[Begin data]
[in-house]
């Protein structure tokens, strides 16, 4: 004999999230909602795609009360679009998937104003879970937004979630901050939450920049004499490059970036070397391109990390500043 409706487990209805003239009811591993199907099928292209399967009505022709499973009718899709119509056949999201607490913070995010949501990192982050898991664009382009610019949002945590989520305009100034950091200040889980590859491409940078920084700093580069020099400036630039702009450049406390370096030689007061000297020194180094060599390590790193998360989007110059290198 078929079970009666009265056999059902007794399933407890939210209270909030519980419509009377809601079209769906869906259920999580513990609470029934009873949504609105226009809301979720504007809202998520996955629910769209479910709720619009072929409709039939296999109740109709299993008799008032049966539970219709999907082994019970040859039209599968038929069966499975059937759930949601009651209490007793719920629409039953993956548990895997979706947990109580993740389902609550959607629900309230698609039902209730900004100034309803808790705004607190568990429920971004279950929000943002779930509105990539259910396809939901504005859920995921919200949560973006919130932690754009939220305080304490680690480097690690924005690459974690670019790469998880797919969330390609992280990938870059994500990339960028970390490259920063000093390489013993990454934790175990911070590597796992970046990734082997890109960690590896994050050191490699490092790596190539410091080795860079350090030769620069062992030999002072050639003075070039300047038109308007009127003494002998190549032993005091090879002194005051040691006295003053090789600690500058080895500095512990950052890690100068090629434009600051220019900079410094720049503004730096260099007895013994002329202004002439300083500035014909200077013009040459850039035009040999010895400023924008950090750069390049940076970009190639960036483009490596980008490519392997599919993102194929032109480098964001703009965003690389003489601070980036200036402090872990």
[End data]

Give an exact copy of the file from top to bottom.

[in-house]
């Protein structure tokens, strides 16, 4: 004999999230909602795609009360679009998937104003879970937004979630901050939450920049004499490059970036070397391109990390500043 409706487990209805003239009811591993199907099928292209399967009505022709499973009718899709119509056949999201607490913070995010949501990192982050898991664009382009610019949002945590989520305009100034950091200040889980590859491409940078920084700093580069020099400036630039702009450049406390370096030689007061000297020194180094060599390590790193998360989007110059290198 078929079970009666009265056999059902007794399933407890939210209270909030519980419509009377809601079209769906869906259920999580513990609470029934009873949504609105226009809301979720504007809202998520996955629910769209479910709720619009072929409709039939296999109740109709299993008799008032049966539970219709999907082994019970040859039209599968038929069966499975059937759930949601009651209490007793719920629409039953993956548990895997979706947990109580993740389902609550959607629900309230698609039902209730900004100034309803808790705004607190568990429920971004279950929000943002779930509105990539259910396809939901504005859920995921919200949560973006919130932690754009939220305080304490680690480097690690924005690459974690670019790469998880797919969330390609992280990938870059994500990339960028970390490259920063000093390489013993990454934790175990911070590597796992970046990734082997890109960690590896994050050191490699490092790596190539410091080795860079350090030769620069062992030999002072050639003075070039300047038109308007009127003494002998190549032993005091090879002194005051040691006295003053090789600690500058080895500095512990950052890690100068090629434009600051220019900079410094720049503004730096260099007895013994002329202004002439300083500035014909200077013009040459850039035009040999010895400023924008950090750069390049940076970009190639960036483009490596980008490519392997599919993102194929032109480098964001703009965003690389003489601070980036200036402090872990």